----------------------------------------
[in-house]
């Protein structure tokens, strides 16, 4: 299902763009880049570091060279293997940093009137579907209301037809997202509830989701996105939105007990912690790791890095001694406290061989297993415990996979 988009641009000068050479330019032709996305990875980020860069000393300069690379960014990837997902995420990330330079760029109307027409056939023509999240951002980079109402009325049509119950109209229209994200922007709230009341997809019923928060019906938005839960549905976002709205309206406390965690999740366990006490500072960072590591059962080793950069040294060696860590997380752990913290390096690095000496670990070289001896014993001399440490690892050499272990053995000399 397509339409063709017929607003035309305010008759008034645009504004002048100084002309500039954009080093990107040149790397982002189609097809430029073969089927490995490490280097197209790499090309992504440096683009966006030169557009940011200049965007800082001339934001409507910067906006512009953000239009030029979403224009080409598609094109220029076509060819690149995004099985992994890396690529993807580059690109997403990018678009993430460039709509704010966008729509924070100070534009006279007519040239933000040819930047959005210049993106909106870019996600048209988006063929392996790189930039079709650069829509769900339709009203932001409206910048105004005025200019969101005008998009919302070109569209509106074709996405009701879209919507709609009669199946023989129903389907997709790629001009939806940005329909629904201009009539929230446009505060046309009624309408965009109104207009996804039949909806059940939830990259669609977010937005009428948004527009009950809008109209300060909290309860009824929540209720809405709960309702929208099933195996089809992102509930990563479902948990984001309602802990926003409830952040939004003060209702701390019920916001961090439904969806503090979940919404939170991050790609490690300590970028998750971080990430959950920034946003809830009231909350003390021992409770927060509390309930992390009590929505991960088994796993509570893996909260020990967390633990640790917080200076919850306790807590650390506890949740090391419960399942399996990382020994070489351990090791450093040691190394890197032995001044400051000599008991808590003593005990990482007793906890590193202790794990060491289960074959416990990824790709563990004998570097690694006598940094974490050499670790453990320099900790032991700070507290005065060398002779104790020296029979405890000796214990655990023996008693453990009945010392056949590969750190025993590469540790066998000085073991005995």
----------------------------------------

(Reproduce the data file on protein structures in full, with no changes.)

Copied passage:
[in-house]
């Protein structure tokens, strides 16, 4: 299902763009880049570091060279293997940093009137579907209301037809997202509830989701996105939105007990912690790791890095001694406290061989297993415990996979 988009641009000068050479330019032709996305990875980020860069000393300069690379960014990837997902995420990330330079760029109307027409056939023509999240951002980079109402009325049509119950109209229209994200922007709230009341997809019923928060019906938005839960549905976002709205309206406390965690999740366990006490500072960072590591059962080793950069040294060696860590997380752990913290390096690095000496670990070289001896014993001399440490690892050499272990053995000399 397509339409063709017929607003035309305010008759008034645009504004002048100084002309500039954009080093990107040149790397982002189609097809430029073969089927490995490490280097197209790499090309992504440096683009966006030169557009940011200049965007800082001339934001409507910067906006512009953000239009030029979403224009080409598609094109220029076509060819690149995004099985992994890396690529993807580059690109997403990018678009993430460039709509704010966008729509924070100070534009006279007519040239933000040819930047959005210049993106909106870019996600048209988006063929392996790189930039079709650069829509769900339709009203932001409206910048105004005025200019969101005008998009919302070109569209509106074709996405009701879209919507709609009669199946023989129903389907997709790629001009939806940005329909629904201009009539929230446009505060046309009624309408965009109104207009996804039949909806059940939830990259669609977010937005009428948004527009009950809008109209300060909290309860009824929540209720809405709960309702929208099933195996089809992102509930990563479902948990984001309602802990926003409830952040939004003060209702701390019920916001961090439904969806503090979940919404939170991050790609490690300590970028998750971080990430959950920034946003809830009231909350003390021992409770927060509390309930992390009590929505991960088994796993509570893996909260020990967390633990640790917080200076919850306790807590650390506890949740090391419960399942399996990382020994070489351990090791450093040691190394890197032995001044400051000599008991808590003593005990990482007793906890590193202790794990060491289960074959416990990824790709563990004998570097690694006598940094974490050499670790453990320099900790032991700070507290005065060398002779104790020296029979405890000796214990655990023996008693453990009945010392056949590969750190025993590469540790066998000085073991005995």